This is a crucial distinction you must understand in order to fully comprehend the foundations of our republican system of government.  Let’s look at the definition of “citizen” according to the U.S. Supreme Court in order to clarify the points we have made so far on what it means to be a “citizen” of our glorious republic:

“There cannot be a nation without a people. The very idea of a political community, such as a nation is, implies an [88 U.S. 162, 166]  association of persons for the promotion of their general welfare. Each one of the persons associated becomes a member of the nation formed by the association. He owes it allegiance and is entitled to its protection. Allegiance and protection are, in this connection, reciprocal obligations. The one is a compensation for the other; allegiance for protection and protection for allegiance.

“For convenience it has been found necessary to give a name to this membership. The object is to designate by a title the person and the relation he bears to the nation. For this purpose the words 'subject,' 'inhabitant,' and 'citizen' have been used, and the choice between them is sometimes made to depend upon the form of the government. Citizen is now more commonly employed, however, and as it has been considered better suited to the description of one living under a republican government, it was adopted by nearly all of the States upon their separation from Great Britain, and was afterwards adopted in the Articles of Confederation and in the Constitution of the United States. When used in this sense it is understood as conveying the idea of membership of a nation, and nothing more.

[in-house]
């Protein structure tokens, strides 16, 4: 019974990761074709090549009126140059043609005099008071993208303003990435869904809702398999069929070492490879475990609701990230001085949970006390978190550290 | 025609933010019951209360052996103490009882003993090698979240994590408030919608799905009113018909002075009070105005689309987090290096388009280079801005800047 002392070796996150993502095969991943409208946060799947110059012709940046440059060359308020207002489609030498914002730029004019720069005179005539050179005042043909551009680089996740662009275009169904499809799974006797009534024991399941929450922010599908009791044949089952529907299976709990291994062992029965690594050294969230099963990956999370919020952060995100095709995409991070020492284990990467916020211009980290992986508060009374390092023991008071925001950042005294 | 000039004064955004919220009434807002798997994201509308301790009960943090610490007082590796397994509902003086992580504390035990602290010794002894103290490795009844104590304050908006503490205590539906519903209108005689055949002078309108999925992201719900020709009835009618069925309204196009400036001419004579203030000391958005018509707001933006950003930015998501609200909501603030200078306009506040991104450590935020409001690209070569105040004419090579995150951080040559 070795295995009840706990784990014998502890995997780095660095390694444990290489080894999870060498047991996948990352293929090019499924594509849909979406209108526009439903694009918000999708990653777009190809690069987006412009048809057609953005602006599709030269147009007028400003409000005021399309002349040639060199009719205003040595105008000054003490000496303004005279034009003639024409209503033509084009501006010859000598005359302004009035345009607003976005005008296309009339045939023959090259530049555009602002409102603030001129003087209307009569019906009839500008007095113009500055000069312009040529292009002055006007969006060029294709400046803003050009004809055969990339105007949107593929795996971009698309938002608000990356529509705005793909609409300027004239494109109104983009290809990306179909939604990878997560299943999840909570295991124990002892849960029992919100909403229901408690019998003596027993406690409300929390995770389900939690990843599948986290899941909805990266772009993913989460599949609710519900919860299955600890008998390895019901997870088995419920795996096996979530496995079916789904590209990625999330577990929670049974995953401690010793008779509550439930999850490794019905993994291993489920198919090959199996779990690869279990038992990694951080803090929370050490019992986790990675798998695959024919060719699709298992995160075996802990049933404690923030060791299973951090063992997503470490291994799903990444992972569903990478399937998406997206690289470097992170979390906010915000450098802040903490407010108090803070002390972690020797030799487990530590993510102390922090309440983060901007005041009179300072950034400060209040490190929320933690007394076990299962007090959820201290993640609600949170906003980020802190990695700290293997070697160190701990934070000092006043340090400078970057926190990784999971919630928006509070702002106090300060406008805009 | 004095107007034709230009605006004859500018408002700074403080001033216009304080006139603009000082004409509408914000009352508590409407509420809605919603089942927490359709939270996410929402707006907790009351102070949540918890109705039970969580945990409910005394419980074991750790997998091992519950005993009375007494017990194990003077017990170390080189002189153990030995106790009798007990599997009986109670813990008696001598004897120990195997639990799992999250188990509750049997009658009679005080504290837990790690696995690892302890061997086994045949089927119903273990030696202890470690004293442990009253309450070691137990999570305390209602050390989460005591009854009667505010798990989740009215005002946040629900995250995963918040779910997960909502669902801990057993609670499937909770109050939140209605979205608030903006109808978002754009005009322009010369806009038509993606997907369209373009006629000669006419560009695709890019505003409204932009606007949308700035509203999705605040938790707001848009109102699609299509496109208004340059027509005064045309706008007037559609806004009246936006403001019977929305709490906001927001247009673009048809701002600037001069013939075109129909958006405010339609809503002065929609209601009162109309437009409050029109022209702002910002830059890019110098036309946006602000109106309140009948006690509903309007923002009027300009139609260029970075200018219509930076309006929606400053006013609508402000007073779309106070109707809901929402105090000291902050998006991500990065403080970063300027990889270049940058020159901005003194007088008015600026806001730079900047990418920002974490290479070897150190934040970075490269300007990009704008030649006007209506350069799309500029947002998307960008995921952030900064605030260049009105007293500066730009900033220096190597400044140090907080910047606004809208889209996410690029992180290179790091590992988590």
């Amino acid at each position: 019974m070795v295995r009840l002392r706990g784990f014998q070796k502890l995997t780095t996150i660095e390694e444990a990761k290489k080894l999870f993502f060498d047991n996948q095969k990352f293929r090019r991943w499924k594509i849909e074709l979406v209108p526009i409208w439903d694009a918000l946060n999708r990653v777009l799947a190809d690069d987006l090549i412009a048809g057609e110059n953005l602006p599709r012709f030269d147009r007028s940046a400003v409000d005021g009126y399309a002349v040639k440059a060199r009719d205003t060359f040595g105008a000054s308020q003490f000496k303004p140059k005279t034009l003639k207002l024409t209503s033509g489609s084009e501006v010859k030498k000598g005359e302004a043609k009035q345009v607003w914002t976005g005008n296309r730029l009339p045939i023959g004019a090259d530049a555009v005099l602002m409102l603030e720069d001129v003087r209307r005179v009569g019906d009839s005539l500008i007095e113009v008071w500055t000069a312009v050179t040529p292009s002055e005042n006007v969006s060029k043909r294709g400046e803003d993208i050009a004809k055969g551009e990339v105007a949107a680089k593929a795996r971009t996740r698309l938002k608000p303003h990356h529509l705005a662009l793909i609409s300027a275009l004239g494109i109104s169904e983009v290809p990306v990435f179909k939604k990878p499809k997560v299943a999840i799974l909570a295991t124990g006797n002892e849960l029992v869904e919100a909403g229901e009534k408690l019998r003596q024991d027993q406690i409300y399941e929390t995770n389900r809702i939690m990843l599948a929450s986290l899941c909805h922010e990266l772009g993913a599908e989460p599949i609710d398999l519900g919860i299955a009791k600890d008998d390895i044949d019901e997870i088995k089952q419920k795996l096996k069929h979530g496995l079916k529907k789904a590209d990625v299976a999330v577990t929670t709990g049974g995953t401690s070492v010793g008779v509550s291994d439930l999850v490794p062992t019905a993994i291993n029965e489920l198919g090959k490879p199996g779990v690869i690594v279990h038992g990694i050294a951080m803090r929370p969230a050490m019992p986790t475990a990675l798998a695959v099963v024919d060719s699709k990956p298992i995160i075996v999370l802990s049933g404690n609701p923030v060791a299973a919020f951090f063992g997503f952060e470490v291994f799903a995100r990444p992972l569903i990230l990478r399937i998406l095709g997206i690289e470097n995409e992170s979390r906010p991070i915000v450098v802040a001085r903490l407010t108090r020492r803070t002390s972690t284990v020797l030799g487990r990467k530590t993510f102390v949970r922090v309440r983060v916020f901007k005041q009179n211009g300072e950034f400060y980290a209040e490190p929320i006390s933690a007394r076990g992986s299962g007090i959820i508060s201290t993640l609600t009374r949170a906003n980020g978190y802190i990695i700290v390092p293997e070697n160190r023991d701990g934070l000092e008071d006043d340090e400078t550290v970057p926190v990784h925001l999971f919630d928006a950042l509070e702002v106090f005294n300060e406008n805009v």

To determine, then, who were citizens of the United States before the adoption of the amendment it is necessary to ascertain what persons originally associated themselves together to form the nation, and what were afterwards admitted to membership.

“Looking at the Constitution itself we find that it was ordained and established by 'the people of the United States,'3 and then going further back, we find that these were the people of the several States that had before dissolved the political bands which connected them with Great Britain, and assumed a separate and equal station among the powers of the earth,4 and that had by Articles of Confederation and Perpetual Union, in which they took the name of 'the United States of America,' entered into a firm league of [88 U.S. 162, 167]  friendship with each other for their common defence, the security of their liberties and their mutual and general welfare, binding themselves to assist each other against all force offered to or attack made upon them, or any of them, on account of religion, sovereignty, trade, or any other pretence whatever. 5

Whoever, then, was one of the people of either of these States when the Constitution of the United States was adopted, became ipso facto a citizen-a member of the nation created by its adoption. He was one of the persons associating together to form the nation, and was, consequently, one of its original citizens. As to this there has never been a doubt. Disputes have arisen as to whether or not certain persons or certain classes of persons were part of the people at the time, but never as to their citizenship if they were.
[Minor v. Happersett, 88 U.S. 162 (1874), emphasis added]

The thing to focus on the above is the phrase “he owes allegiance and is entitled to its protection”.  People domiciled in states of the Union have dual allegiance and dual nationality: They owe allegiance to two governments not one, so they are “dual-nationals”.  They are “dual nationals” because the states of the Union are independent nations[1]: